Back in the mid 60s, my mom would drop me off after school at the College Terrace Branch Library in Palo Alto. The library, located off the El Camino near Stanford University, was built in 1936 and is still in operation today. My Aunt Louise was the branch’s first librarian. As I walked in, I’d say hello to my Aunt Louise who was busy helping patrons at the front desk.
I’d plopped myself down at the large wooden table finishing my homework and then go on a hunt for books to read. I found books on electricity that explained the workings of radios, televisions, magnetism, and electric circuits. I loved to hang out in section 793.8, where you’d find books on magic. There were tricks utilizing cards, coins, matches, and handkerchiefs, or just about anything one could find around the house. I discovered new tricks to amaze my family and friends with and was excited to find out the secrets that no one else was supposed to know.
I was enthralled with the “machine” at the check out desk. Library cards were made of paper and housed a small metal plate embossed with your library ID. I would hand the clerk my card, they’d place it on a glass plate, pull the slip of paper from my book and place it on top of the card. The clerk then stepped on a foot switch, a steel arm pivoted down onto the card and a yellow light from below would glow brightly creating an aura around the card and paper slip. A loud buzz reverberated from underneath the desk as the machine took a photocopy. This all happened in a split-second and looked like a scene right out of a sci-fi movie. Of course, I had to know how the machine worked. “Was there a book about this contraption? What made it tick?” I thought to myself.
When the library closed, Aunt Louise and I would stroll home to her house just a few short blocks away. I’d sit down at the kitchen table with cookies and a glass of milk, and passionately read my books. My mom would come to pick me up after work. I’d grab my books, jumped into the car, and on the ride home I would tell her about my visit and the books I checked out.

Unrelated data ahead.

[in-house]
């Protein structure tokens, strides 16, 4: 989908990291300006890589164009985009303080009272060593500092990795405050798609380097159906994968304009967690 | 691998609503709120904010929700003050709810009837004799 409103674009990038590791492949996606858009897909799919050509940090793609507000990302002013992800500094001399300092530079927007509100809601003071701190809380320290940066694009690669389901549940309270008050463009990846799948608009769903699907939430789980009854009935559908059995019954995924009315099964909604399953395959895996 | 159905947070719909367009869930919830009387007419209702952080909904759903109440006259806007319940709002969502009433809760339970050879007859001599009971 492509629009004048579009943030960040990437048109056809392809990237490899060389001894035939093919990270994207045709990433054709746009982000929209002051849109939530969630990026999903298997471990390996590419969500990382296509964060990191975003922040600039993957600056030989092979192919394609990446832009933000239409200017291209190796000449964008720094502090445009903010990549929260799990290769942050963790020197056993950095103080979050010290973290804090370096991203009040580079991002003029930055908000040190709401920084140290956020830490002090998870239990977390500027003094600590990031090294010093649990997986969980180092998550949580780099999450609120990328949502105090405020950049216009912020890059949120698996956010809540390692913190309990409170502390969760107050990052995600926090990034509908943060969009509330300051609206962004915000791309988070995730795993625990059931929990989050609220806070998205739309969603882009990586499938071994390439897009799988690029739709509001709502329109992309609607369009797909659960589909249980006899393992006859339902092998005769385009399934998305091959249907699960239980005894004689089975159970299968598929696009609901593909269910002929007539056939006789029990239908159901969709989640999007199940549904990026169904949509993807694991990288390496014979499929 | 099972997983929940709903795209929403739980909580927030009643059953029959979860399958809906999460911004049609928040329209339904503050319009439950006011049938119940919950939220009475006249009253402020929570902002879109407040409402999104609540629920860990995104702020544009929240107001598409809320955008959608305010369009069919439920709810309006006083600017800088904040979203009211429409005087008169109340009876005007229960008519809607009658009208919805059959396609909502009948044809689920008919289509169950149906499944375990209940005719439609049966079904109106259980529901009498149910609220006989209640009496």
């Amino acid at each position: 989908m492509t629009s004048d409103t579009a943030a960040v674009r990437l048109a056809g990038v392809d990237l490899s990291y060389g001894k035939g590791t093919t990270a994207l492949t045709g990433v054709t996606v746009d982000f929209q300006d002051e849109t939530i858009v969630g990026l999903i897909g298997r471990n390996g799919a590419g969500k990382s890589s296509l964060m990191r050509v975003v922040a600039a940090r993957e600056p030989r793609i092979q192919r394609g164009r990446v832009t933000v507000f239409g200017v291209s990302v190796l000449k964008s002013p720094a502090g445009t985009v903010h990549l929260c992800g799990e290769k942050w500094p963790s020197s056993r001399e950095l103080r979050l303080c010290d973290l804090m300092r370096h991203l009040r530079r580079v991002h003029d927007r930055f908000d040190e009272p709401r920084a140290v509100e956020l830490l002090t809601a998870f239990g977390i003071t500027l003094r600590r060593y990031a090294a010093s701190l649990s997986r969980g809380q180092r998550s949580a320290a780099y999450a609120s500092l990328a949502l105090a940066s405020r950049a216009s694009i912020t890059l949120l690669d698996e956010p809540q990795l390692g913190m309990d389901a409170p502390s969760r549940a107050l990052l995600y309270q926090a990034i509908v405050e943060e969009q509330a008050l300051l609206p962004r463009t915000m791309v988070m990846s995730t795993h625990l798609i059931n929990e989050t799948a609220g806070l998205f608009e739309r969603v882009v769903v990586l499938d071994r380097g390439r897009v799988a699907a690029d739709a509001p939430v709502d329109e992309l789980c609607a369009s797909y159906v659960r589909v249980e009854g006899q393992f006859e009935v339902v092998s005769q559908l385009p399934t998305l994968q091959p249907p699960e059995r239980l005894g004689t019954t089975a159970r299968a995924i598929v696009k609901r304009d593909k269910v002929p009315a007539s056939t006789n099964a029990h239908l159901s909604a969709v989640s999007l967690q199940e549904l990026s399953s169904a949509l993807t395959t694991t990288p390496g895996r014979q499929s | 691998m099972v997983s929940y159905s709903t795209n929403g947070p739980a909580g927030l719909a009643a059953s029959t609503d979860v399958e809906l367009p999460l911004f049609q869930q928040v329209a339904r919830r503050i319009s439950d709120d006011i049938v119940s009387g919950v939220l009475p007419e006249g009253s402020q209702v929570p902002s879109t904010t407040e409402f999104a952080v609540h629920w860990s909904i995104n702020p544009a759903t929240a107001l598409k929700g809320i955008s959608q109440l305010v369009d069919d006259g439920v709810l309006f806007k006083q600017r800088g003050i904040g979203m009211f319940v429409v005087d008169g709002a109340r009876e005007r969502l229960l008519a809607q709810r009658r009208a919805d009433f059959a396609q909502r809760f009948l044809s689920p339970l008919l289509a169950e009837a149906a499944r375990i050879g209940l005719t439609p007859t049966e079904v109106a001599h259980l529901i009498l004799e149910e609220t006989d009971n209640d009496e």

As the years went by I pursued a career in the high tech industry as an electronic technician, then as a Product Marketing Engineer at Fujitsu until 1992 when I was laid off. I then took my skills in marketing and turned my love of magic into a full time career, becoming one the busiest performers in the Bay Area.
I now perform over 300 shows each year and often bring my magic to libraries throughout Northern California. When I step into a library today I hark back to my days as a youth exploring books on science, electricity and magic. I instantly recall the excitement of opening a book and discovering the secrets inside
I have my Aunt Louise to thank for giving me the gift of reading and visiting the library. Her love of books instilled in me the excitement and desire to explore the secrets found between the covers of books. Little did I know that way back in the 60s I would turn my avocation into a vocation and perform at libraries sharing my excitement of reading and my love of magic to today’s youth.
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